On an application for judicial review of a decision of a Human Rights Commissioner (the “Commissioner”), the court found that the Commissioner erred in law in finding gender discrimination against the complainant with respect to her rate of pay as a summer police constable. However, the court found that the Commissioner’s decision that the complainant was discriminated against in employment on the basis of gender was supported by the evidence and there was therefore no reviewable error with respect to that issue.

27. July 2004 0

Administrative law – Decisions of administrative tribunals – Human Rights Commission – Human rights complaints – Discrimination – Gender – Burden of proof – Judicial review – Standard of review – Correctness – Reasonableness simpliciter

DeWare v. Kensington (Town), [2004] P.E.I.J. No. 40, Prince Edward Island Supreme Court – Trial Division, May 28, 2004, Matheson J.

The Defendant Town of Kensington brought an application for judicial review of a decision of a Human Rights Commissioner (the “Commissioner”) of the PEI Human Rights Commission with respect to a complaint filed by Ms. DeWare alleging that the Town discriminated against her on the basis of sex and marital status in failing to hire her as a summer constable, contrary to section 6 of the PEI Human Rights Act, R.S.P.E.I.,1988 Cap. H-12 and that the Town further discriminated against her in that she was paid a different rate of pay than a male officer for substantially the same work, contrary to section 7 of the Act. The Commissioner found in favour of the complainant on both issues and the Town applied to have the decision set aside.

The court held that the standard of review was correctness on issues of law and reasonableness simpliciter on questions of fact.

With respect to the allegations of pay discrimination, the Commissioner found that when the complainant was hired for the position of casual constable in November 1999, she was paid at the rate of $8.00 an hour, although she was expected to perform the same services as another male constable who was paid at the rate of $10.00 an hour. The evidence established that casual constables earned $8.00 per hour and summer constables earned $10.00 per hour. The one male constable who earned $10.00 an hour as a casual officer from September to November 1999 was regarded as an exceptional case because the Town wanted to retain him for future employment. The court found that the Commissioner erred in concluding that by paying the one male officer $10.00 an hour, the Town was in fact increasing the pay rate for casual constables to $10.00 an hour across the board. Based on the evidence, the court concluded that that person’s pay rate was a one-time situation designed specifically to retain him. Without further evidence, the Commissioner’s conclusion that the pay rate was altered for all casual constables was not reasonable. Without a valid finding that the Town had in fact increased the rate of pay for all casual constables, there was no underpinning for the Commissioner’s finding of “pay discrimination” against the complainant on the basis of gender. Therefore, the court found that the Commissioner erred in reaching that conclusion.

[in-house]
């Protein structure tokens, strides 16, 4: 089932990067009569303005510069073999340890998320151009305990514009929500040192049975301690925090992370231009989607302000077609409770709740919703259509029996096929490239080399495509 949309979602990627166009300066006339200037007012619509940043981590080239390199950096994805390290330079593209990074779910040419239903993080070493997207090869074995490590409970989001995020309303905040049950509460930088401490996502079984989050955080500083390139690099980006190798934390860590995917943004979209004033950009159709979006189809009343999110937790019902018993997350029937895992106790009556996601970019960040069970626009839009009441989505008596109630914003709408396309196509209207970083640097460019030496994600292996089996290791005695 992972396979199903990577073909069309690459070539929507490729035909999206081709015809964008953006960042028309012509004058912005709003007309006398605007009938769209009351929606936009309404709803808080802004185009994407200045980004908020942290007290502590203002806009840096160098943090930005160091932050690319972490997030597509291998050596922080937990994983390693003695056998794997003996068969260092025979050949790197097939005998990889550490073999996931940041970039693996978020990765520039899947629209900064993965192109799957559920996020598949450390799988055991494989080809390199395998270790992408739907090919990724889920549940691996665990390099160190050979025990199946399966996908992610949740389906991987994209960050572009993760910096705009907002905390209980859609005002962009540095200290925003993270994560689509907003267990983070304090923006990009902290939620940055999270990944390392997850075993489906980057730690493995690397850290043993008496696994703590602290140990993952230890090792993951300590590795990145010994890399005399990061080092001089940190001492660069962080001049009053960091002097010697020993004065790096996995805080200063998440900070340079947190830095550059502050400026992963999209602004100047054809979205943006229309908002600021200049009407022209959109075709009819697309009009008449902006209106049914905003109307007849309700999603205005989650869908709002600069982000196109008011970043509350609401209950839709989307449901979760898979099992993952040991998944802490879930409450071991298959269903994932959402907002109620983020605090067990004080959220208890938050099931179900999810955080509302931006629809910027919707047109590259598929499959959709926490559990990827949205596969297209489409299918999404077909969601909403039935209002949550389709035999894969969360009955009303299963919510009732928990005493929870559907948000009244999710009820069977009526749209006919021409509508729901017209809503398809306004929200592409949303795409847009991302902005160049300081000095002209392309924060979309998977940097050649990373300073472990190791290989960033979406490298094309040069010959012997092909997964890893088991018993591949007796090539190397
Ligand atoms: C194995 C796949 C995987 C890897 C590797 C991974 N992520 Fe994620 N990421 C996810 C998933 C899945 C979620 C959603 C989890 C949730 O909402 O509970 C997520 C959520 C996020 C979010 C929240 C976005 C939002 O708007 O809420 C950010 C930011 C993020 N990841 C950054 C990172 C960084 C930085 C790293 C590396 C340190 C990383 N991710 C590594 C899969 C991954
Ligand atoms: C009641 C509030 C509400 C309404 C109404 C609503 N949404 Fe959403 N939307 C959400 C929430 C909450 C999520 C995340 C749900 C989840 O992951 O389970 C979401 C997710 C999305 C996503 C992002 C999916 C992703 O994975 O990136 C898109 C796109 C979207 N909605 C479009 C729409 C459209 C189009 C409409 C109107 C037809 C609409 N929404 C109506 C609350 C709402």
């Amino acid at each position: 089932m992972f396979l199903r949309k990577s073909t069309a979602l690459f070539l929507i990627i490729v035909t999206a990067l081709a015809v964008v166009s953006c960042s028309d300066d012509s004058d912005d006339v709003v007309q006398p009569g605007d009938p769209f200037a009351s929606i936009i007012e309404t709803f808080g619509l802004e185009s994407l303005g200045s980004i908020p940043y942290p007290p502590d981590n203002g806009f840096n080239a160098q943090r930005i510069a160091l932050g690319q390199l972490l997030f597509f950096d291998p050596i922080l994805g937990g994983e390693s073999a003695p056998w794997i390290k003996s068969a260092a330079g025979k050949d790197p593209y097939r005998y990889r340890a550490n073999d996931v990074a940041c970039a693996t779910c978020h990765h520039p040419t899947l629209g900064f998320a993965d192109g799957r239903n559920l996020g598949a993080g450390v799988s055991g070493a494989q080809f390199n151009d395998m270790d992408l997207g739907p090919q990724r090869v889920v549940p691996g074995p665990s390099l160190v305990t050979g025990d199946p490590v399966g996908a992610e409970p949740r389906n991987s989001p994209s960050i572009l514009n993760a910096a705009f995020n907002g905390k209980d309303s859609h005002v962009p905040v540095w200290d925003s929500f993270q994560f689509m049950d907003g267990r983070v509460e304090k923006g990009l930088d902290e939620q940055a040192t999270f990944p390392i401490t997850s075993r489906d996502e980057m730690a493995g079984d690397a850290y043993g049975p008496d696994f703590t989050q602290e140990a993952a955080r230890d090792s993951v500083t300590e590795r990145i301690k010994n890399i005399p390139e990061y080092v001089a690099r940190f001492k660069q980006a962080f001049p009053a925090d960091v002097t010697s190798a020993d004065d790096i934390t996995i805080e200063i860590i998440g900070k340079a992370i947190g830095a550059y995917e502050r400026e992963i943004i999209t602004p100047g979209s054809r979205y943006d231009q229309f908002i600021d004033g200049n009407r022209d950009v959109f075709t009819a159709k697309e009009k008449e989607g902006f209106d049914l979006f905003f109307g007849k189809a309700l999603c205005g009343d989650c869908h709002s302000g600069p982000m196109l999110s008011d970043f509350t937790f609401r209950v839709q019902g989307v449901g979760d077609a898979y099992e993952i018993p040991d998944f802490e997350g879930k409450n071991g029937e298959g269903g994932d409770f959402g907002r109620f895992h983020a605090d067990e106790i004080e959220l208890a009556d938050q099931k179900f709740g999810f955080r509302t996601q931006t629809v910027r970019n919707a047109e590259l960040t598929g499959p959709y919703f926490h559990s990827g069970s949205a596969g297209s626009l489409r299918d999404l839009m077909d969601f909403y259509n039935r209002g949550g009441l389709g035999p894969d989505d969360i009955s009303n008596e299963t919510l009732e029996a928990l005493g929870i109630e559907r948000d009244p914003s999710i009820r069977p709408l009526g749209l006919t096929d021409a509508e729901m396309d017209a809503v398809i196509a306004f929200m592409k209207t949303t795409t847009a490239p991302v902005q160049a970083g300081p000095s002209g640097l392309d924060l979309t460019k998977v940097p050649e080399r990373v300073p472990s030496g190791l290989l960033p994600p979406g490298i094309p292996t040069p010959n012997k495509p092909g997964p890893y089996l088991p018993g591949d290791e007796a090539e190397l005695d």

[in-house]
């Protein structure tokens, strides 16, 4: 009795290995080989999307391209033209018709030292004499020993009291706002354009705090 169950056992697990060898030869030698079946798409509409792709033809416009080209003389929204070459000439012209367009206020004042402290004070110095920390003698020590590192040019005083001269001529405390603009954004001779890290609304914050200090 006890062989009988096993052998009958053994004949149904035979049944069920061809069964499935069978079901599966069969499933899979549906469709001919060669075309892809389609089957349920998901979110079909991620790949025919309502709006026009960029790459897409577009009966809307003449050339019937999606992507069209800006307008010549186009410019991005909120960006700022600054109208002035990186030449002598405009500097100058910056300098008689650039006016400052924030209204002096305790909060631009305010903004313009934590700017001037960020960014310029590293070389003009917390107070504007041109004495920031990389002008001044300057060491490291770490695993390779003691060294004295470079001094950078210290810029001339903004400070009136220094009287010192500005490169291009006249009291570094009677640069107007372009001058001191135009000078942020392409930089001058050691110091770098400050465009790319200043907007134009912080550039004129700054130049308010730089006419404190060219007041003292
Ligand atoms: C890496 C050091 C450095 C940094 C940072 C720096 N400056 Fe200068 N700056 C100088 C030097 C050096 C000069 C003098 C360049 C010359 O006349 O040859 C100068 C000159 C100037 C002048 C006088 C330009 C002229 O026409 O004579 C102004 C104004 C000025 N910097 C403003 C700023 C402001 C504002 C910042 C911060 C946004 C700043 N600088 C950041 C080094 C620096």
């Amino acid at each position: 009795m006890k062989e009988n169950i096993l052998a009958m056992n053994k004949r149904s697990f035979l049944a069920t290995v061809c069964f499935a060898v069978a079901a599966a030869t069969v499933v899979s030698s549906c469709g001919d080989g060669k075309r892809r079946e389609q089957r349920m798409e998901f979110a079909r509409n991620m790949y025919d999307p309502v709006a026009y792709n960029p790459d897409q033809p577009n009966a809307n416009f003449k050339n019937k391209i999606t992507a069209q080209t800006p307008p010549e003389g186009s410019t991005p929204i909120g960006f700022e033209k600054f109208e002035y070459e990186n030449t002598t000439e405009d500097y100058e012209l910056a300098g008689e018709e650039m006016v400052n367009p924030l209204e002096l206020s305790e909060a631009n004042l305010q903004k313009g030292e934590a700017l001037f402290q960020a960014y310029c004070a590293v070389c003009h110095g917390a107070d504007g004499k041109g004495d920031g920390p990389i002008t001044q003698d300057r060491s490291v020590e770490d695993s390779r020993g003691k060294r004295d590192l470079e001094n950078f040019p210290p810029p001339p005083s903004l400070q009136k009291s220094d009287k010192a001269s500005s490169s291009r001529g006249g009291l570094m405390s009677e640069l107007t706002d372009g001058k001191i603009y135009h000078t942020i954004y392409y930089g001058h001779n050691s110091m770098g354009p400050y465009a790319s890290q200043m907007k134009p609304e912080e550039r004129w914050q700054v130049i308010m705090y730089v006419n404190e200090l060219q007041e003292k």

The allegation of employment discrimination was based upon the complainant’s allegation that she was discriminated against because of her gender when she failed to obtain the position of summer constable. The Commissioner concluded that the complainant had established a prima facie case of discrimination because she was qualified for the particular employment, she was not hired and a male candidate who was no better qualified than her obtained the position. Upon finding a prima facie case of discrimination, the burden to show a credible and non-discriminatory reason for failing to hire the complainant shifted to the Town. The Commissioner held that the Town had failed to provide such reasons. The court noted that there was evidence before the Commissioner which would support the conclusion that the complainant was not hired for the summer constable position due to her gender. The test on findings of fact was one of reasonableness. The court held that the Commissioner’s decision in this regard was supported by evidence and a tenable line of reasoning and he therefore made no reviewable error on that issue.

The Town’s application for a judicial review was therefore successful in relation to the finding of gender discrimination regarding pay but failed in relation to the finding of gender discrimination in the hiring process.

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